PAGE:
Nonprofit corporation explores takeover of Rockville Mill housing project

Nonprofit corporation explores takeover of Rockville Mill housing project

The Westerly Sun
reporter photo

HOPKINTON —The Rockville Mill affordable housing project has been on the brink of foreclosure almost since the groundbreaking in 2011, a ceremony attended by Rhode Island’s U.S. senators and other dignitaries. Now, in addition to the financial issues, problems with the drinking water will require extensive well repairs. 

Efforts are underway to turn over the administration of the building to the Women’s Development Corporation, one of the state’s largest nonprofit developers in Rhode Island. It specializes in the rehabilitation and transformation of historic buildings into affordable housing.

The 172-year-old stone structure, a former rope factory in the village of Rockville, occupies 3.5 acres at 332 Canonchet Road and is listed on the National Register of Historic Places.

In 2009, Marek Zamojski, a jewelry and animation prototype designer, proposed renovating the mill to create an eight-unit affordable apartment complex, one that would receive $1.5 million in historic tax credits and a $1.1 million mortgage guaranteed by the U.S. Department of Agriculture. 

The Hopkinton Planning Board approved the project, which had grown by then to 14 units and was estimated to cost $4.18 million.

The problems began the first winter with skyrocketing heating costs. Because the building is classified as historic, the developer was not permitted to alter the structure to add insulation and had to rely on expensive propane heating.

As his financial problems mounted, Zamojski fled the country, leaving the property in the hands of the original and current mortgage-holder, Bonneville Bank of Provo, Utah. The apartments are part of the federal government’s Section 8 program, funded by the Department of Housing and Urban Development and administered here by Rhode Island Housing.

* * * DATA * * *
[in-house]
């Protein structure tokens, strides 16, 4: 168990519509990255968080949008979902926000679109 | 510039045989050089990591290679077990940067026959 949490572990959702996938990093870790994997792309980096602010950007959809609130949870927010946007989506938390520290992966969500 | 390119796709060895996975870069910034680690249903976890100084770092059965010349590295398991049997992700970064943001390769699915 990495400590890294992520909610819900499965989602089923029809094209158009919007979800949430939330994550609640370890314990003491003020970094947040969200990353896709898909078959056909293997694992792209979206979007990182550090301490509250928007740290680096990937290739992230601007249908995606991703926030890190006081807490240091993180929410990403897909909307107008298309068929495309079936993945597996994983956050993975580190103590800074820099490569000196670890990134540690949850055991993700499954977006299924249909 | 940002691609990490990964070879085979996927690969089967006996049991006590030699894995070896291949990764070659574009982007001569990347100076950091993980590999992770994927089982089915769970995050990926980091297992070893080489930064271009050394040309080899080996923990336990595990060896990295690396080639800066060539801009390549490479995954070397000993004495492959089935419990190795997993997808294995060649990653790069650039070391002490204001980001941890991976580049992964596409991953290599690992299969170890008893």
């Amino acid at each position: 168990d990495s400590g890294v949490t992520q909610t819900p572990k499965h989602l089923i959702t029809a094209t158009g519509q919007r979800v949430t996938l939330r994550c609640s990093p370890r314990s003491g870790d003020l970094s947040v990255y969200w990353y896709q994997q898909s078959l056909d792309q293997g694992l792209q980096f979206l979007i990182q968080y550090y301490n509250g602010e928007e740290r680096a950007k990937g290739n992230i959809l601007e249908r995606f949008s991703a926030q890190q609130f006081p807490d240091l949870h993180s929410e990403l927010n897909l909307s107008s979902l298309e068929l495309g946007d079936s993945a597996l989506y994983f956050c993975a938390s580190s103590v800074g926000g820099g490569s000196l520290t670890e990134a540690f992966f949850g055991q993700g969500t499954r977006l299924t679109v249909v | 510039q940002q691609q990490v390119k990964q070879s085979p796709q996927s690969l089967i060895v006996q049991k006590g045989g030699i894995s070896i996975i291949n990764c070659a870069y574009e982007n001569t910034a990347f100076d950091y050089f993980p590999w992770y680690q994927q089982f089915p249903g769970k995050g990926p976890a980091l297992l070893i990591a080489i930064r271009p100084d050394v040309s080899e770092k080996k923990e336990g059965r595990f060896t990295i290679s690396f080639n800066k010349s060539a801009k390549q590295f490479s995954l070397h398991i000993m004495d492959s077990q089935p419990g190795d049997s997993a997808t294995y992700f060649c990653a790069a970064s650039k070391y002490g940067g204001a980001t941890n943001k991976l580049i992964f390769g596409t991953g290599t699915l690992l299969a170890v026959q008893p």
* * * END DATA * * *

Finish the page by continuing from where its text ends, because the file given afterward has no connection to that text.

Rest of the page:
Christine Hunsinger, Rhose Island Housing’s assistant deputy director of policy, research and data, said it was aware of the water problems and supported the initiative to turn over the building to Women’s Development. The corporation, she said, was evaluating the property “At this point, there’s been no agreement or deal, so I can’t speak to what would happen if they take it over,” she said.

She noted that the problems with the well water involve sediment, not bacteria. “It’s silt. There’s a problem with the well, so it’s sand and dirt,” Hunsinger said. “Bonneville has commissioned an engineering report and the report has made a series of recommendations. They intend to carry those out. In the meantime, Bonneville has given all of the residents water filtration systems so they can drink the water, they can use the shower.”

Dean Harrison, director of real estate for Women’s Development Corp., confirmed that it was interested in taking over the building, but he added that the acquisition was in the exploratory stage. “There’s a few things that need to be worked out prior for us to take it over, and we’re trying to get those done. Some of it is with Rhode Island Housing and some of it is with Bonneville.

“They’re working on what they need to work on, and we’re obviously working on what we need to work on, which is to look at the property — if there’s any painting that needs to be done, some minor work that we want to get done before we take it over. We’ve been going on with this for about a year, so we are very interested in getting involved and taking it over, but it is premature.”

Geoffrey Marchant, the affordable housing consultant who put together the financing for the project, said the ongoing financial problems at Rockville Mill were unfortunate, but he still believes the historic building is worth saving.

“We got it on the National Register so we could get the money,” he said. “It was falling down, and the only way to get the money was the historic tax credits. So rather than waste a part of our history, we decided to do the deal.”

Marchant, who is no longer involved in the project, said he hoped a deal could be reached with Women’s Development. “Everybody’s trying to make it work. It’s just complicated stuff, legally and procedurally,” he said.



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